The Grand National is a National Hunt horse race held annually at Aintree Racecourse in Liverpool, England.
First run officially in 1839, it is a handicap steeplechase over 4 miles 3½ furlongs with horses jumping 30 fences over two circuits of the course. It is the most valuable jump race in Europe, with a prize fund in excess of £1 million, and this year will be ran on April 11th.
The course over which the race is run – Aintree's National Course – is uniquely challenging, featuring much larger fences than those found on conventional National Hunt tracks. Many of these fences, including Becher's Brook, The Chair, Valentine’s and the Canal Turn, have become famous in their own right. These, combined with the distance of the event, create what has been called "the ultimate test of horse and rider".
History has been written about the legendary runners and riders who have triumphed in the Grand National, each of them demonstrating that thrilling combination of human endeavour and equine fortitude.
From the legendary triple-winning success of Red Rum, to our present day winner of Pineau de Re, and others in between like Aldaniti, L’Escargot, and Foinavon some names will never be forgotten. This goes for horses like Devon Lock too who famously never quite won it.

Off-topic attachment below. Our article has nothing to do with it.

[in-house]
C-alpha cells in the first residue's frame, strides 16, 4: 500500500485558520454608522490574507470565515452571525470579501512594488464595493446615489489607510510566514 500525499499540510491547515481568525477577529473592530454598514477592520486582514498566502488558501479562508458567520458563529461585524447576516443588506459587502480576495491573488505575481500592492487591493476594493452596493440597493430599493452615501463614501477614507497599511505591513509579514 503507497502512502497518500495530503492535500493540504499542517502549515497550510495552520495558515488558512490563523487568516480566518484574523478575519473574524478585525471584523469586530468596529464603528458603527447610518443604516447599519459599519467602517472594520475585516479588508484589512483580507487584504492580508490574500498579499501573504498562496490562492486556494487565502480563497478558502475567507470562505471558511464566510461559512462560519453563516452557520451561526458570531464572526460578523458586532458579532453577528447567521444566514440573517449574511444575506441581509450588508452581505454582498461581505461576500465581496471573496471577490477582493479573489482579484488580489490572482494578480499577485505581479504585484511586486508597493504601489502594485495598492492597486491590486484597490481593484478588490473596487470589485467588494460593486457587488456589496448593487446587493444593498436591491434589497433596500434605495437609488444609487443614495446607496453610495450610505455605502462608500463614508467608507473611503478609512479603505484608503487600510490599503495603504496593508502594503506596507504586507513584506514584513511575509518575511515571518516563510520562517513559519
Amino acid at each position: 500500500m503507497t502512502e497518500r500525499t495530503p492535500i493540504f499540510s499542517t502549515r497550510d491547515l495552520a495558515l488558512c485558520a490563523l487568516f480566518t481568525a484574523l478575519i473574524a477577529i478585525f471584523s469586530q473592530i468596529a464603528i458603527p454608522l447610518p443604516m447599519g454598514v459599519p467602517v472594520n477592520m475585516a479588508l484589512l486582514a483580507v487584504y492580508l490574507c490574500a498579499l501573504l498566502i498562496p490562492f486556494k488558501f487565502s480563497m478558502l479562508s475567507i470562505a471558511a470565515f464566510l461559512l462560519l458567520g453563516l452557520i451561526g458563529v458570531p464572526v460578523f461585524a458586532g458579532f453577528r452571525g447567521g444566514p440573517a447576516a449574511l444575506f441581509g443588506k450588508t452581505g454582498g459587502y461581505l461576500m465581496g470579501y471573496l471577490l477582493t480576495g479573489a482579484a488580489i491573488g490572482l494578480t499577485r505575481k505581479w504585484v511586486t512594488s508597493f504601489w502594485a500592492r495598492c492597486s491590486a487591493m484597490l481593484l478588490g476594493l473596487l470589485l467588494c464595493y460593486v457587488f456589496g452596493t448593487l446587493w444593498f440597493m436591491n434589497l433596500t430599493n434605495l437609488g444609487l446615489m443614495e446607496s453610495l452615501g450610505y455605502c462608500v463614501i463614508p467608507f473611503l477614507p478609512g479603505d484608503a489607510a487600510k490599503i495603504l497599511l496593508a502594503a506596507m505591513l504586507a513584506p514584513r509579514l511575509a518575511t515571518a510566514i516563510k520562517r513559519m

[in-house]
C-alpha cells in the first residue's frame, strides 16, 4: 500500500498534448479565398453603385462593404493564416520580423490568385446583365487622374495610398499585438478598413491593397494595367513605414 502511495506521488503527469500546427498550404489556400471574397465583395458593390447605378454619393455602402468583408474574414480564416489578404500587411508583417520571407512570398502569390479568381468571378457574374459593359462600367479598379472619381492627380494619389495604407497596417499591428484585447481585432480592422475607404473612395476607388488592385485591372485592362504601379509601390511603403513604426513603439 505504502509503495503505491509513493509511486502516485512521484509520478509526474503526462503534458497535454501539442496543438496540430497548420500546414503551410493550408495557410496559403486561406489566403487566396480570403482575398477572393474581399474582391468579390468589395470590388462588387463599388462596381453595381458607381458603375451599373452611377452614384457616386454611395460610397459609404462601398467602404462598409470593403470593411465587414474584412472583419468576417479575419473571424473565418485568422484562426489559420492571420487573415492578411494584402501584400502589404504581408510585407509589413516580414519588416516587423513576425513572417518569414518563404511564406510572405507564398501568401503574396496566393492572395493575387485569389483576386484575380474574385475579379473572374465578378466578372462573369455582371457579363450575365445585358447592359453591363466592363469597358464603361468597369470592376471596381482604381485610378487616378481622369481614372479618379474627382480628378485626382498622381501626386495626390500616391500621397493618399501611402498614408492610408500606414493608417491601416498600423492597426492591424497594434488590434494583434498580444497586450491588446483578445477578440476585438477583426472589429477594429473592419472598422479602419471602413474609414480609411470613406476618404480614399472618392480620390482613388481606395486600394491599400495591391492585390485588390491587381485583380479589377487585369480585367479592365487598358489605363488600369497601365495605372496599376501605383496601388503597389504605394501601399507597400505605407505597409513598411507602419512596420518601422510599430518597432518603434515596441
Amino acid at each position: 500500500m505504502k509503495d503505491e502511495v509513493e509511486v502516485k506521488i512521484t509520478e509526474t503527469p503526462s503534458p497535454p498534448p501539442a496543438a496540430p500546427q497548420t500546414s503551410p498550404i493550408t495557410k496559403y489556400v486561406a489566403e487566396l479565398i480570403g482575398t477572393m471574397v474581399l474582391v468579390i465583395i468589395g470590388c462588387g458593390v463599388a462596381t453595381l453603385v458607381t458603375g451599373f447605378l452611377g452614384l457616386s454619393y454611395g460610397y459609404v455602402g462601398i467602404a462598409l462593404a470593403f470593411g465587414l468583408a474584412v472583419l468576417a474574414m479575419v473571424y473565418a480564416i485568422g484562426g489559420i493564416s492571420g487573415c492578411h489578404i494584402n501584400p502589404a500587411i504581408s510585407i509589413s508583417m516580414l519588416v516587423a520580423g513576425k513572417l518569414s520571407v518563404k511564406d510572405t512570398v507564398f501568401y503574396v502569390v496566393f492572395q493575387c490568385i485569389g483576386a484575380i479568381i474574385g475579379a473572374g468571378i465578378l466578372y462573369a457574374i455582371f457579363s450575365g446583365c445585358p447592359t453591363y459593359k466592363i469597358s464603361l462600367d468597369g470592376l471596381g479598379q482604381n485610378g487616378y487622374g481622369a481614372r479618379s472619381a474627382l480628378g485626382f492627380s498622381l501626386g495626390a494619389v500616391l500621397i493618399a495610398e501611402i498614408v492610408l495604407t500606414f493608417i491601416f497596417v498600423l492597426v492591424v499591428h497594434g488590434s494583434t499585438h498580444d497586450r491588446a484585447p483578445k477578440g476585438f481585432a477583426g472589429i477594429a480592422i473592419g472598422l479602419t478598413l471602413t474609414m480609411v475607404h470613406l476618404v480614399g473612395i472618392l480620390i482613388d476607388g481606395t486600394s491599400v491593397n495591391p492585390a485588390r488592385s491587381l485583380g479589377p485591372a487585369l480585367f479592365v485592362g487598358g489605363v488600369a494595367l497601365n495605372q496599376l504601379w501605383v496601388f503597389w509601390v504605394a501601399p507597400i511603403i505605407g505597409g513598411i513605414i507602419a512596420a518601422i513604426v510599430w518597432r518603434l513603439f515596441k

Famous trainers like Ginger McCain and Jenny Pitman have also become household names, as well as successful jockeys such as Bob Champion, Richard Dunwoody, and Ruby Walsh, and arguably the greatest of all time in Tony McCoy, who will be riding in his final National this time, and has stated that he will ‘probably retire immediately’ if he wins the classic race.
Even if you’re not a betting person the Grand National will still make a lot of people have a flutter in the hope of landing a few quid. In fact £150 million is expected to bet on the Grand National race itself.
Form is studied by some, others choose names on the strength of a familiar phrase.
In a slight touch of irony the first winner of the classic event was a horse called Lottery, and it has almost been just that ever since to predict a winner.
But don’t be mistaken this isn’t just a one off race.
The curtain will rise on Grand Opening Day, when the racing action will be followed by sensational live music and entertainment.
Day two of the festival is when Aintree sees the ladies take the stage. As well as the breathtaking action on the racecourse, Ladies Day will include the search for the most stylish racegoer.
And then, the day of the Grand National itself features the legendary race plus 6 others races throughout the day.
For further information on this event please see their website here.